During his electoral campaign, Hollande had pledged to reduce the share of nuclear energy in the power supply from 75 percent to 50 percent by 2025, and to close the oldest French nuclear plant of Fessenheim. Environmentalists criticized Hollande and the former government of Jean-Marc Ayrault for not pushing hard for these green goals.
The government shake-up was expected after Hollande's Socialist party suffered big losses in nation-wide voting for mayors and city counselors last week. Voters turned against the Socialists amid disillusionment with Hollande's inability to keep campaign promises to bring down record unemployment and turn around the economy.
Following Wednesday's government shake-up, the ambitious Valls will have to cope with the more leftist views of Hollande's entourage. Countering those who criticize his Socialist credentials, Valls repeated in a TV interview Wednesday night, "I am a man of the left."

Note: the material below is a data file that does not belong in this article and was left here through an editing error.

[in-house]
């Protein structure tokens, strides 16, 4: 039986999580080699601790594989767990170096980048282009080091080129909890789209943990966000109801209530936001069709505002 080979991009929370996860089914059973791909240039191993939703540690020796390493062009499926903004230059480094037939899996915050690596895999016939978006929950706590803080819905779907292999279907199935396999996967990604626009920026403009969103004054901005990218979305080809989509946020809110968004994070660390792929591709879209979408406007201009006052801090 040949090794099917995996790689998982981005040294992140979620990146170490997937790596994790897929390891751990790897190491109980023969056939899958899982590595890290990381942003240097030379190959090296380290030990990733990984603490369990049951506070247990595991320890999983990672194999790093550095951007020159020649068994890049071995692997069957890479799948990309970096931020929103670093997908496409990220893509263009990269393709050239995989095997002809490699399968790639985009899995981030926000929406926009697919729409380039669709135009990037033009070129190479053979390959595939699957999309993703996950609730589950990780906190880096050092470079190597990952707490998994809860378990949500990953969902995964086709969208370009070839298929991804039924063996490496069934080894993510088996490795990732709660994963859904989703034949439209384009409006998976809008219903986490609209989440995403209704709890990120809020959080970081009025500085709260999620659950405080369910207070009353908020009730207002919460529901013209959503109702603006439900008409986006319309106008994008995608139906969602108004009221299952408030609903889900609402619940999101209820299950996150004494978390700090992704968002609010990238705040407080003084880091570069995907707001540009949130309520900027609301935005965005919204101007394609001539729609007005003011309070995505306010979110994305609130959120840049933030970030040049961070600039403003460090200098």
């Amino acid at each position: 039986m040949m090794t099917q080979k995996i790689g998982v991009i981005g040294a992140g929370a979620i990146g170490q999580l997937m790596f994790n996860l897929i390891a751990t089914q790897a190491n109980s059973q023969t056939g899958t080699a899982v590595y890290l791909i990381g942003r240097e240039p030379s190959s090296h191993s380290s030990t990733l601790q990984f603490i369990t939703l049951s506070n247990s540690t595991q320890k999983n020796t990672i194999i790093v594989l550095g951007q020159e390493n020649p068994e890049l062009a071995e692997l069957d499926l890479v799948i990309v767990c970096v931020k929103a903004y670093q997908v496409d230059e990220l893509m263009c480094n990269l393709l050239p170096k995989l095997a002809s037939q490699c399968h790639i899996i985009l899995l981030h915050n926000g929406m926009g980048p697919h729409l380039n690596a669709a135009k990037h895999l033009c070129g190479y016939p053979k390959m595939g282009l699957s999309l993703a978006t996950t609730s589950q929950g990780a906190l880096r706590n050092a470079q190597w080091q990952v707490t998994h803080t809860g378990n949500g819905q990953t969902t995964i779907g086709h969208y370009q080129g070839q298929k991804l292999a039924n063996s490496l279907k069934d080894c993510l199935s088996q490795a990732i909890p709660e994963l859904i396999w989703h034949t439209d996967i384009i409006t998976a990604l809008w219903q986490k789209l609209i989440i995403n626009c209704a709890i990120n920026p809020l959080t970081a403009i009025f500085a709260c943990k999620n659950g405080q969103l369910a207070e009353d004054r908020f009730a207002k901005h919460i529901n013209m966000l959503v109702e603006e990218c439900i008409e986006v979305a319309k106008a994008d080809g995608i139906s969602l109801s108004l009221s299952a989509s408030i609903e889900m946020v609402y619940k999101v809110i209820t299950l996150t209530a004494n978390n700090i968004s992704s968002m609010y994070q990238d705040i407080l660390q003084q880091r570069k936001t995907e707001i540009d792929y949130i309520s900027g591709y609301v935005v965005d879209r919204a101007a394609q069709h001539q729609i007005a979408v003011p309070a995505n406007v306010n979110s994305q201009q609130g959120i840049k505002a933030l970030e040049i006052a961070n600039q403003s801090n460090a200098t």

He said the president told him in substance when conferring the prime minister's post on him "we must act quickly."
There have been widespread reports of an undercurrent of tension between Hollande and Valls, who is said to have presidential ambitions. Born in Spain, naturalized French at 20, Valls said his goal is to serve France "so the French have more pride in their country."
Laurent Fabius and Jean-Yves Le Drian keep their positions as foreign affairs and defense ministers in the new government. Former Finance Minister Pierre Moscovici has left the government and the brief has been split between two Socialists: Michel Sapin will take charge of finance, and Arnaud Montebourg will be in charge of industry and economy.
Sapin will have the tough job to negotiate with EU authorities regarding France's deficit.
The new government is composed of 16 ministers —eight men and eight women. Most were part of the outgoing government, with the exceptions of Royal and Francois Rebsamen, one of Hollande's closest friends, who was named minister of labor and employment.